The Duncan Banner

Opinion

December 1, 2013

At least there’s a music soundtrack for Black Friday

DUNCAN — When I started to spoon out some dressing from the Thanksgiving turkey, what came out was a dollop of the sticky notes that serve as my memory. Talk about dry — but they were well-seasoned:

Count me among the folks who would rather be tossed naked into a briar patch than spend one nano-second in the Black Friday mosh pit that has eliminated “thanks” from the Thanksgiving holiday. (OK, I’ll pause a moment to let you erase the vision of me naked from your mind’s eye!)

Anyway, I’m not much of a shopper to begin with, and the thought of participating in the Black Friday is less appealing than drinking gasoline to cure strep throat. But I did find one thing that was kinda cool about this shopping insanity. It was a list called the Top 20 Songs for Black Friday, which was compiled by Michael Saltsman for the Wolfgang’s Vault website.

Creating a soundtrack for the shopping madness, Saltsman suggests The Loading Zone’s version of Shop Around is No. 1 on the list, although I’d prefer the version by Smokey Robinson and the Miracles. At No. 20 is Young and Rich by The Tubes.

In between are money-themed classics like: Pink Floyd’s Money; Rich Girl by Hall & Oates; Dire Straits’ Money for Nothing; Free Money by Patti Smith; Eat the Rich by Krokus; Money To the Rescue by Clarence Clemons and the Red Bank Rockers; Culture Club’s Black Money; Poor Little Rich Girl by The Romantics; and of course, Can’t Buy Me Love by that British band that was supposed to be just a passing phase.

• Sherry and Bill Gossett have produced two of the finest voices to come out of these parts. Daughter Laura’s singing voice sparked awe during her years in Duncan’s school system and continues to do so. Meanwhile, son Jeremy is host of the program Backstage Jazz, which you can hear on KCCU at 9 p.m. on Fridays, as well as other public radio stations around the state. Also a Duncan High grad, Jeremy’s voice is casual and rich — without the affectation of some disc jockeys — which is a good combination for a narrator and interviewer, and his knowledge of jazz is impressive.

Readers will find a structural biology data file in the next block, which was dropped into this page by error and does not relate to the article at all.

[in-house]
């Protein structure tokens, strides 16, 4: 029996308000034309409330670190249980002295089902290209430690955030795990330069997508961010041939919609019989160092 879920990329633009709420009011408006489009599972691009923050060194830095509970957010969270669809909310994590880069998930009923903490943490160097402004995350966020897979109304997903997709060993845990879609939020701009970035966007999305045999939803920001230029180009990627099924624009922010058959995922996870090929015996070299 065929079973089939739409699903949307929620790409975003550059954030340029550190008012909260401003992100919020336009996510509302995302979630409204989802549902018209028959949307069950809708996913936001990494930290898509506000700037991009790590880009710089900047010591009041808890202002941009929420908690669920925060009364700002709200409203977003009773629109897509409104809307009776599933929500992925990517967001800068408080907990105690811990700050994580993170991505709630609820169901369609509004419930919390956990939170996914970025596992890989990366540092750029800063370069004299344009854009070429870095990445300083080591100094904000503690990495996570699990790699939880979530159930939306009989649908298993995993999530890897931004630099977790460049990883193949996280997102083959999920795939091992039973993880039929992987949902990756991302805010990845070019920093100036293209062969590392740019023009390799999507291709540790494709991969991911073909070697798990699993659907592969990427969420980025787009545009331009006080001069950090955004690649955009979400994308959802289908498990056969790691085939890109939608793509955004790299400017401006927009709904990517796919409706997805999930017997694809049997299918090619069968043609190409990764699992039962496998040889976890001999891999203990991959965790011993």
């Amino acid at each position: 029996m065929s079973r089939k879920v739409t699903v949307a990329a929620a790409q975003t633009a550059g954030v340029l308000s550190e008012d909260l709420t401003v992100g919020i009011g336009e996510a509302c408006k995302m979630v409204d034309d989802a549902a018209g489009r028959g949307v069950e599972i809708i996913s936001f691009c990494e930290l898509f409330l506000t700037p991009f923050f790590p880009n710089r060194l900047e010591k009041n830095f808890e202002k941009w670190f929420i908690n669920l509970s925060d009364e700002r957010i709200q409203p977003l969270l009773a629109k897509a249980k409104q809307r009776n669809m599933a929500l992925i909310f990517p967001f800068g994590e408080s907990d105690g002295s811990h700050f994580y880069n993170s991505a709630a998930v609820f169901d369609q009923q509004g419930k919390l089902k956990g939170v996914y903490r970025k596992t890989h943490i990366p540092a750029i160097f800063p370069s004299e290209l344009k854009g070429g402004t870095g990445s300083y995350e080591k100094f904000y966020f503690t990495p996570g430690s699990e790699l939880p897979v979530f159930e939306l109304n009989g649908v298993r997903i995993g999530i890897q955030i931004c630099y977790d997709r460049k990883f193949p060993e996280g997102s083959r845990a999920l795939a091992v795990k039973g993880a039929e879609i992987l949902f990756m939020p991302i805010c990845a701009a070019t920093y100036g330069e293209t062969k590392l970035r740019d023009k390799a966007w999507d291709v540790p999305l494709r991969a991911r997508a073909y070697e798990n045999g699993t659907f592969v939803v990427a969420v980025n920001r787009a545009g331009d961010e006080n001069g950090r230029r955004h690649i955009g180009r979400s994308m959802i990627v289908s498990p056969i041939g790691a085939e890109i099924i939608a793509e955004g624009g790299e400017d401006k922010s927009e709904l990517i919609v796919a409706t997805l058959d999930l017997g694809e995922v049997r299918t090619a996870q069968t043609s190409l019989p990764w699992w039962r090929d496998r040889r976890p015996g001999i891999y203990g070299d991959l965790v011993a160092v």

• When he first emerged as an 18-year-old fresh out of Okemah High, John Fullbright seemed to lean toward the folk side of red dirt music. But as an appearance in the Chisholm Trail Arts Council’s CTAC Live concert series and the 2012 Grammy-nominated album From the Ground Up revealed, this cat’s amalgam of folk, rock, country, blues and pop can’t be pigeon-holed.

Coupled with lyrics that go beyond his 24 years, Fullbright may become one of those singular artists who are a genre unto themselves.

• Fullbright, who seems to be one of the new breed who realize there was music before they were born, scored points by playing my two favorite Hoyt Axton songs Never Been to Spain and Jealous Man. It showed he’d done some homework and knew Axton spent some of his childhood in Duncan.

• Used to be I thought having one of those day-by-day pillboxes was a sure sign of slipping into senility. Now I just think it’s a necessary part of getting through the day without screwing up my meds.

• A survey of Pop Warner Football leagues nationwide reports participation in the youth football program is down 10 percent in the past year. As more focus is put on head injuries at all levels of the sport, expect the non-participation percentage to keep rising.

• It’s been 24 years since Ken Burns’ The Civil War documentary series was released, but it should still be mandatory viewing for all American high school students. Nothing in our history better illustrates what happens when an inability to compromise paints politicians and the populace into a corner from which they can’t escape.

• “Hitting the mute button is not the answer to the questions confounding our political system today.” Ira Glasser, executive director of the ACLU, said it.

• Anybody else notice a distinct rise in the number of millipedes and centipedes crawling across the floor of their home in the past few months? What’s that all about?

• Although he does commit some bonehead plays at times, often when trying to do too much on his own, Dallas quarterback Tony Romo is the NFL’s most productive fourth-quarter QB. Since 2009, Romo’s quarterback rating of 109 in the fourth quarter is the best in the league.

• Black Friday: Only in America do people who brag about having more stuff than any society in history trample one another trying to get even more stuff — cheap.

jeff.kaley@duncanbanner.com

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